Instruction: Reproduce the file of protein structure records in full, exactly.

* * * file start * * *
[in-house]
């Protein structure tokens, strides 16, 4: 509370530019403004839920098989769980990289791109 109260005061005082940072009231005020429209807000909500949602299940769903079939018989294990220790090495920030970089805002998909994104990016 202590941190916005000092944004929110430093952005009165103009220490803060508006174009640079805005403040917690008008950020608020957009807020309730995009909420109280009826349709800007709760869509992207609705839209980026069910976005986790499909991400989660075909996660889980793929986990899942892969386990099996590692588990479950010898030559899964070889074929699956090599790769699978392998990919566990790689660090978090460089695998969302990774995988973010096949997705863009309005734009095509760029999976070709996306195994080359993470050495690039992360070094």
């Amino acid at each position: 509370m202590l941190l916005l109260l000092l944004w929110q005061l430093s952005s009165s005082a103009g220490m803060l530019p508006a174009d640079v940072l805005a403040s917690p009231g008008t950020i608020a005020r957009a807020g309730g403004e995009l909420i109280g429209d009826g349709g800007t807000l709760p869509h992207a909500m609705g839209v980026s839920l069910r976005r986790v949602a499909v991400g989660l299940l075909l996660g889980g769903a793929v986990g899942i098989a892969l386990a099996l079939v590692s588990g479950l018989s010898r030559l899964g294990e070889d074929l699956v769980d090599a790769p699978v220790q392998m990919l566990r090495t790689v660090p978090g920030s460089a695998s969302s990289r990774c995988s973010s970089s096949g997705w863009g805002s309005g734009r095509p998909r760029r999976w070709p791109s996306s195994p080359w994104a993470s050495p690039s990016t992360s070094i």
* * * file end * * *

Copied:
[in-house]
């Protein structure tokens, strides 16, 4: 509370530019403004839920098989769980990289791109 109260005061005082940072009231005020429209807000909500949602299940769903079939018989294990220790090495920030970089805002998909994104990016 202590941190916005000092944004929110430093952005009165103009220490803060508006174009640079805005403040917690008008950020608020957009807020309730995009909420109280009826349709800007709760869509992207609705839209980026069910976005986790499909991400989660075909996660889980793929986990899942892969386990099996590692588990479950010898030559899964070889074929699956090599790769699978392998990919566990790689660090978090460089695998969302990774995988973010096949997705863009309005734009095509760029999976070709996306195994080359993470050495690039992360070094």
């Amino acid at each position: 509370m202590l941190l916005l109260l000092l944004w929110q005061l430093s952005s009165s005082a103009g220490m803060l530019p508006a174009d640079v940072l805005a403040s917690p009231g008008t950020i608020a005020r957009a807020g309730g403004e995009l909420i109280g429209d009826g349709g800007t807000l709760p869509h992207a909500m609705g839209v980026s839920l069910r976005r986790v949602a499909v991400g989660l299940l075909l996660g889980g769903a793929v986990g899942i098989a892969l386990a099996l079939v590692s588990g479950l018989s010898r030559l899964g294990e070889d074929l699956v769980d090599a790769p699978v220790q392998m990919l566990r090495t790689v660090p978090g920030s460089a695998s969302s990289r990774c995988s973010s970089s096949g997705w863009g805002s309005g734009r095509p998909r760029r999976w070709p791109s996306s195994p080359w994104a993470s050495p690039s990016t992360s070094i």